To stabilize the images I found rocks and things to set the camera on as I held it still for the 10-15 second exposures. A couple times I contorted my body against things to hold the right angle, even lying down on the ground for one shot. It was so calm and quiet, I had a really fun time letting creativity take hold of me and enjoying the a night hike in the coolest park I've visited.
I eventually made it to the bottom and at the last bit Ethan, Sam, and Maggie caught up as I was taking so many long exposure photos. They were kind enough to drive me to my car at the visitors center and wished me well on my journey. I was so exhausted that I drove to the campsite, leaned back the seat, and passed out.
The scenery at Zion may be the first time that photos or expectations didn't even come close to the true splendor and breath taking experience. At times I couldn't look away. The canyon is like eye candy, delicious to indulge upon and savory to soak in. Continuously hiking upward thousands of feet offers so many different elevation perspectives. None of the photos I took captured the full scale of perspective, depth, or detail. And I think thats also apart of the beauty of this park. You truly have to see it for yourself. I highly recommend everyone try to make it to Zion once in their life.
The photos Im uploading for this post are mostly from my phone as I want to take time to choose and edit a selection of my T3i files. I will upload them to my website later to try and glean some of the wonder of this place with the images I feel even come close to touching upon the slightest notion of its true beauty. So in the meantime, I will avoid too many photos ;).
Driving across Utah that day saw a number of good mental considerations. The first of these came with the end of Neverwhere, when the character chooses between predicable routines or unpredictable adventures. I am experiencing that to a certain extent, though its not so black and white. Many of the choices we face in life offer similar outcomes: Predictable routine, or adventurous risk. I realized that I have been making choices lately that fall in the later category in many aspects of my life. This is probably countering the high level of responsibility I have held myself to since high school. Though i appreciate my effort in this regard, I can't say in the end that it has netted me much more success in life than I feel I would have obtained otherwise due to my charisma and disposition...but then again, I can only make that observation after following the path I've followed. I know I wouldn't change my past for any reason as it's brought me to exactly where I am each and every day.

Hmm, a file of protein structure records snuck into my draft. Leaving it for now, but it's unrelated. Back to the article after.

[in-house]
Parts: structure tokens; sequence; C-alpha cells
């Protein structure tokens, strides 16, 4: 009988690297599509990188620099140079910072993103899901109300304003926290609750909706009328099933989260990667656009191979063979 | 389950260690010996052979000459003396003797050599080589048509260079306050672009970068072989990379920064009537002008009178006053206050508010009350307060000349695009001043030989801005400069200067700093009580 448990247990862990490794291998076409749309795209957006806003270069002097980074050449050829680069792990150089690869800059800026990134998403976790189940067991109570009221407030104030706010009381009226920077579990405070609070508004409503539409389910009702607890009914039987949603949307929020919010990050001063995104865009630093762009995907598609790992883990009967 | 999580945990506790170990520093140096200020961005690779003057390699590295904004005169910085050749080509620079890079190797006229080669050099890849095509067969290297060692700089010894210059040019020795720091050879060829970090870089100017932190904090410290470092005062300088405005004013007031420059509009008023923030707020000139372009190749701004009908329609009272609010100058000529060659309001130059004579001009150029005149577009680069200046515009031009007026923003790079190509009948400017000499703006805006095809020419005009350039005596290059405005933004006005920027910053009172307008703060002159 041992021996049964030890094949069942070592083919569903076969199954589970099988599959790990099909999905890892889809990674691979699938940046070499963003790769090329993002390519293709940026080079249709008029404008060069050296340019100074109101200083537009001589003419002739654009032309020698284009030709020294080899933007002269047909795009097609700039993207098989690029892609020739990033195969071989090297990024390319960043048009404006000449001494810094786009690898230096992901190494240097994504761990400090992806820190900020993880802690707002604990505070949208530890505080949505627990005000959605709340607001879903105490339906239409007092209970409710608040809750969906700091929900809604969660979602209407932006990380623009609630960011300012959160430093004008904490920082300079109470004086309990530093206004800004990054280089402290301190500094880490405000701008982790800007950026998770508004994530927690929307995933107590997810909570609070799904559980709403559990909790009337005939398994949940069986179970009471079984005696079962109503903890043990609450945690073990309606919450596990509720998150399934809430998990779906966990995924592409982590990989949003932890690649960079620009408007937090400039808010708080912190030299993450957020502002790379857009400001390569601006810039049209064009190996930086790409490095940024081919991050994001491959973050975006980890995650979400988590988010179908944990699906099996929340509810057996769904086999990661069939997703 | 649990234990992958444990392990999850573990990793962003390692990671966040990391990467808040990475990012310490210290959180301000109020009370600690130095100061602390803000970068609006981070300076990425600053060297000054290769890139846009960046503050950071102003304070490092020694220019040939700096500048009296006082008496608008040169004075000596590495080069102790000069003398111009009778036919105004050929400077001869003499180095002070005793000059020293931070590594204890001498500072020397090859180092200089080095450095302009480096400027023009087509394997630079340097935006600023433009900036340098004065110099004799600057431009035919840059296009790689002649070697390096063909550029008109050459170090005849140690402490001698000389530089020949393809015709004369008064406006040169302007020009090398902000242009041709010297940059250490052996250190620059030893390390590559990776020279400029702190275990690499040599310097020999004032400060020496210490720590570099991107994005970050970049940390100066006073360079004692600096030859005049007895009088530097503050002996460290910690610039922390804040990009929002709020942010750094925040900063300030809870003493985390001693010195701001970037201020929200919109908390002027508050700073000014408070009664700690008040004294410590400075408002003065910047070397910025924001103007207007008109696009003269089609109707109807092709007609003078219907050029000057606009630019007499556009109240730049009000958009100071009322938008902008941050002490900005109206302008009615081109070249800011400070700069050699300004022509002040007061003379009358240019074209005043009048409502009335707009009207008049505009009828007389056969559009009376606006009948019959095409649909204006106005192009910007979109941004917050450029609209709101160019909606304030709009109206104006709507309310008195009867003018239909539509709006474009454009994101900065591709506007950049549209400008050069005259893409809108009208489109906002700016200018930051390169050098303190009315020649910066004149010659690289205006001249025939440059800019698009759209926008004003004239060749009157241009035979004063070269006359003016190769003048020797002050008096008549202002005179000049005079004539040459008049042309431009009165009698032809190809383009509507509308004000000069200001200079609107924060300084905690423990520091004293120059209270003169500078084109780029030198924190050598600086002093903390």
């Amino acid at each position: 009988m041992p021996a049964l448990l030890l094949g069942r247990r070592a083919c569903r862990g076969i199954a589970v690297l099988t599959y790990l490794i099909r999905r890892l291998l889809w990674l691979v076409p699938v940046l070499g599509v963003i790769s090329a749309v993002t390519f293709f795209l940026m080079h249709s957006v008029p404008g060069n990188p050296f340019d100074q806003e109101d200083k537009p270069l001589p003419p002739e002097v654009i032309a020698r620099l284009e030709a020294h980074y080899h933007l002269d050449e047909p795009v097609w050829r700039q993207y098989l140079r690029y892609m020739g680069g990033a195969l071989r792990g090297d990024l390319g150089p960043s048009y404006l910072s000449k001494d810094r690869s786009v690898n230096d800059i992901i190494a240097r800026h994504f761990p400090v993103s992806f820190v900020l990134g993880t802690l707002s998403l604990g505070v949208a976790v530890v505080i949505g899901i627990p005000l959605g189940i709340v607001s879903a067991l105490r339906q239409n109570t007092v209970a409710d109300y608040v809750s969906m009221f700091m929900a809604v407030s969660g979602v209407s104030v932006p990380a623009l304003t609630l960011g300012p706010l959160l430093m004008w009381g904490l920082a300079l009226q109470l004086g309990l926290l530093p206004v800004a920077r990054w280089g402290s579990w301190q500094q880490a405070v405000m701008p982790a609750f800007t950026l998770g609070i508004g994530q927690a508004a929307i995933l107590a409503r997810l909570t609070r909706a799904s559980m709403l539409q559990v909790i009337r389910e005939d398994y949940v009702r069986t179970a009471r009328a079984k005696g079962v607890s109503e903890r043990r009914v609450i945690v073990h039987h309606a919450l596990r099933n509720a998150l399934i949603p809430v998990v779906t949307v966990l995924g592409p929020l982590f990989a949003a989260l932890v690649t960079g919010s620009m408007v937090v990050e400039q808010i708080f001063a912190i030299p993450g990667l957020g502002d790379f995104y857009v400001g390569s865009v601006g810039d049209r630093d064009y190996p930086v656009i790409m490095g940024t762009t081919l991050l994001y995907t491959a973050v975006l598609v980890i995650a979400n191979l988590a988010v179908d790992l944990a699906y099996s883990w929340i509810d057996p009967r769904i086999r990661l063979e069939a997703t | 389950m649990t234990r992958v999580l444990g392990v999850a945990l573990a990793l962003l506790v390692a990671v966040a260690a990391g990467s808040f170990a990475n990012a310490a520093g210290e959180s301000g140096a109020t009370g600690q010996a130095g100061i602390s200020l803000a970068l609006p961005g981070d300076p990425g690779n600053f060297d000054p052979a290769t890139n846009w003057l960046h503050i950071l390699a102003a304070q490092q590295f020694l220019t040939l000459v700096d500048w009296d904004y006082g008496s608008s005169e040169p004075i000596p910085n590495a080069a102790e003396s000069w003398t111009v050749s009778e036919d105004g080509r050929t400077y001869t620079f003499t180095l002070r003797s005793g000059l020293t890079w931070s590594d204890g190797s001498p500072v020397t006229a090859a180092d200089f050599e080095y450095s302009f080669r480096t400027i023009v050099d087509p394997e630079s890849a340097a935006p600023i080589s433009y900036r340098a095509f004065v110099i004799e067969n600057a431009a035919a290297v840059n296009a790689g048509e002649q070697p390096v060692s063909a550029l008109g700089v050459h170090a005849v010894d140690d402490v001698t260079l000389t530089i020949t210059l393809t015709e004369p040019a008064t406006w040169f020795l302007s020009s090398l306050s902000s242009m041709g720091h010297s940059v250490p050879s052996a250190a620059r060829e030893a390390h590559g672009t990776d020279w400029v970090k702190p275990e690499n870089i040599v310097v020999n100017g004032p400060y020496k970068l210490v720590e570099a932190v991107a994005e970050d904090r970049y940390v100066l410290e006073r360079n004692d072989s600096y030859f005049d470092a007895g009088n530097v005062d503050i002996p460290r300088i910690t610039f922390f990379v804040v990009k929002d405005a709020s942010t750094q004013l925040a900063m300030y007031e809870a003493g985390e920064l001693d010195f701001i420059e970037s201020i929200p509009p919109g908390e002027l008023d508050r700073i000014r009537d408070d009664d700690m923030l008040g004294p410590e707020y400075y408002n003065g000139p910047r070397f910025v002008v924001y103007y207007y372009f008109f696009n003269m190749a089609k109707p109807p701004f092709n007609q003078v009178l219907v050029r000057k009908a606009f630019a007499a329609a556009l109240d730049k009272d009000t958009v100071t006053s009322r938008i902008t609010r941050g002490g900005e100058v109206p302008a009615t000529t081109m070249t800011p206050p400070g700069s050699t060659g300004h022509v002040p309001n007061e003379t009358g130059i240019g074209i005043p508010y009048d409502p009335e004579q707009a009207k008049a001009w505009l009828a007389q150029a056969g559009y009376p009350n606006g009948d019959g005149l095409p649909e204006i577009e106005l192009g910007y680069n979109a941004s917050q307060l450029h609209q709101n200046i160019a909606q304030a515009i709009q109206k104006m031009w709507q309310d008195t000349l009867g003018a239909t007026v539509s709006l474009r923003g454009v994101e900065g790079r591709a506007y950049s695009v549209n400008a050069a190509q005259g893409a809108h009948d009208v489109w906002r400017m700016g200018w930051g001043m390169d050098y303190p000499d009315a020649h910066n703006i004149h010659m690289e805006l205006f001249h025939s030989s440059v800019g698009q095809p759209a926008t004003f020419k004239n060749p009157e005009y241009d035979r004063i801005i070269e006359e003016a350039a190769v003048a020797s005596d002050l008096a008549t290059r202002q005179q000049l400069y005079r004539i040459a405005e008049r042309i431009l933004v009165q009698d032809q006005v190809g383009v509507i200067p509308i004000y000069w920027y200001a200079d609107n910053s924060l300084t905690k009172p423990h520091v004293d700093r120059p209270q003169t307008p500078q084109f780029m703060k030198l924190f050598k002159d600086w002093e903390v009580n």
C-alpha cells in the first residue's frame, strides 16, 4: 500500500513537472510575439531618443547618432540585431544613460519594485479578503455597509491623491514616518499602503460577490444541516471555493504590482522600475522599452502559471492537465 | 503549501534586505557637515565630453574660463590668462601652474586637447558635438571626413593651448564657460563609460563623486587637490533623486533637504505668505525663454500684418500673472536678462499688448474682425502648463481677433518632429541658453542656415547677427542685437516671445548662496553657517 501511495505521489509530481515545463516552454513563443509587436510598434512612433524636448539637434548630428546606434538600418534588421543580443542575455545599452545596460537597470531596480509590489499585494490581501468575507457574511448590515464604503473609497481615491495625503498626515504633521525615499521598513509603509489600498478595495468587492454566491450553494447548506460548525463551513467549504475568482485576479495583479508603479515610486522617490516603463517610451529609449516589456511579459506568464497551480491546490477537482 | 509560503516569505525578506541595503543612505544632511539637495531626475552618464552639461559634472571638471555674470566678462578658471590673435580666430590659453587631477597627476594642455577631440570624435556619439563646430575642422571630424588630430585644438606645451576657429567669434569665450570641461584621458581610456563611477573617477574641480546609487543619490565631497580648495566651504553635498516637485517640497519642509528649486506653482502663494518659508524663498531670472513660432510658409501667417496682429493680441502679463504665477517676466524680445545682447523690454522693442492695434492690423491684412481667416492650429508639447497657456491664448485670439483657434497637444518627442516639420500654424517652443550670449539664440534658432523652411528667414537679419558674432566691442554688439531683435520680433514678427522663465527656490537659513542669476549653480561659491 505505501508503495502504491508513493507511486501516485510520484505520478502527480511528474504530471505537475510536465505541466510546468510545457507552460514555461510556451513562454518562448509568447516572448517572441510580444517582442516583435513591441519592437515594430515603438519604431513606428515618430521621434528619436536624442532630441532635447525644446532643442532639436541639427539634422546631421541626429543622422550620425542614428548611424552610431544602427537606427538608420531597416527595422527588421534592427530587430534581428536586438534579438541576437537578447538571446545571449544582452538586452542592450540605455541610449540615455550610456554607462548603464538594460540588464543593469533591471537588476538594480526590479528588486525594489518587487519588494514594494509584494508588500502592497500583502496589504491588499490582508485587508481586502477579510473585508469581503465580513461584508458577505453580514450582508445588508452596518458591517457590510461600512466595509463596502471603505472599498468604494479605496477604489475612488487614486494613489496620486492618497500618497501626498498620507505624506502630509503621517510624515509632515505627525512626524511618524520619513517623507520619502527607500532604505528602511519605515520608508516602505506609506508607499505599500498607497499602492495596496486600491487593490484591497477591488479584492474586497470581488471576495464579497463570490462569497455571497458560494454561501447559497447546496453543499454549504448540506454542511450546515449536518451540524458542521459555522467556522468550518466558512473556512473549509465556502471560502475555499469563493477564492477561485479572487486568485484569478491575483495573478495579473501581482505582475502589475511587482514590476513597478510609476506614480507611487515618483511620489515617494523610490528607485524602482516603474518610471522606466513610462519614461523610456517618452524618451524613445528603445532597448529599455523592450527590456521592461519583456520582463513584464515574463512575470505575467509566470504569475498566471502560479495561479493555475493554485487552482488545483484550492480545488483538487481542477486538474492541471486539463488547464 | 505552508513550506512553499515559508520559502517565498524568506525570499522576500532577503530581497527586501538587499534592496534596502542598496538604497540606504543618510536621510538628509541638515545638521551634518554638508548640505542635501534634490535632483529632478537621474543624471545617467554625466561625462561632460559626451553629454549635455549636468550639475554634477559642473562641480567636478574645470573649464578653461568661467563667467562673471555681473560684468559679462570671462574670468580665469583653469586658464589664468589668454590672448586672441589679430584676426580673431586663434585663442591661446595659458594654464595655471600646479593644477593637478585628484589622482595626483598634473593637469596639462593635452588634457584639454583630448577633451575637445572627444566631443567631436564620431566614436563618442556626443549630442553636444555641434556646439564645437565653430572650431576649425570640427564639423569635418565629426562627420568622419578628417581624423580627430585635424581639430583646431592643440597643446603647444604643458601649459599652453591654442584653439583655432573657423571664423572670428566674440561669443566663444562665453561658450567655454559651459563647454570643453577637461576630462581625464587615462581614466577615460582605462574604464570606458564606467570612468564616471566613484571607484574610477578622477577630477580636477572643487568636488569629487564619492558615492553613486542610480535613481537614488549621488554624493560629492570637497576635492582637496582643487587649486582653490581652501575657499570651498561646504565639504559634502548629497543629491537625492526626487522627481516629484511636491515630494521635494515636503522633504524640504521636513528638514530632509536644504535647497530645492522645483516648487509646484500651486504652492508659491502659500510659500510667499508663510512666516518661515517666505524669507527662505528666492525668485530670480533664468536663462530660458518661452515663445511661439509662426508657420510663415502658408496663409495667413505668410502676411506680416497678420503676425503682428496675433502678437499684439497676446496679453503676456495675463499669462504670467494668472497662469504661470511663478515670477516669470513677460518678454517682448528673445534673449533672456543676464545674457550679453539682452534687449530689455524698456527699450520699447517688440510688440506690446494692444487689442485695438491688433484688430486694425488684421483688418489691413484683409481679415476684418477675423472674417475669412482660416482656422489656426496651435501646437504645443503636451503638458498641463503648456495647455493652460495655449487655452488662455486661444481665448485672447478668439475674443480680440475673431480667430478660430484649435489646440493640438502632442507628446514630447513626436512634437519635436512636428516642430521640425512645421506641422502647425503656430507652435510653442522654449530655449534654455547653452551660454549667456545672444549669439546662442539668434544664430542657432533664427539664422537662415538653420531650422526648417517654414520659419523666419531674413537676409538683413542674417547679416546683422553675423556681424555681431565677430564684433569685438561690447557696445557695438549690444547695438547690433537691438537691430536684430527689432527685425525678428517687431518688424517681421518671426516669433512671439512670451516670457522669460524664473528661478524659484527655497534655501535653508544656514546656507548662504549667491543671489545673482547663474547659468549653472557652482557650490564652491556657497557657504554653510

Later I was listening to "Losing a Whole Year" by Third Eye Blind when I recognized the sense of nostalgia and simple disregard for certain responsibilities as something that is beautiful and fun in its own right and in certain moments. But it's not something that promotes growth. Its a place we can reach at points in our life but not somewhere we should stagnate. In the case of this song (Which I love) It truly is a moment in time being described as a lifestyle, even though the lifestyle isn't necessarily sustainable in its own right.
Finally I drifted to how I've perceived my social self worth as an interesting or "cool" individual. And like many, I have always idolized people or ideas that are inherently cool or chill to the point where i desire to emulate that. But every time I have chased "being cool", I've never obtained it. Especially in middle school with the older kids in my friend groups (as I was usually the class clown), because I knew I would eventually reach that age. I would think "I cant wait until I'm 15 and I'm that cool!" and then turn 15 and feel the same, though now disappointed that I don't feel more cool. It wasn't until recently that I've recognized some of the things I do as being "cool", but not in the same way I hoped it would feel. This is all expectation based but I noticed that its still something that impacts my psyche. Most likely because the "fake it til you make it" montra often follows trendsetters (typically people seen as cool) and I utilize that montra for my self confidence, professional, and creative parts of my life.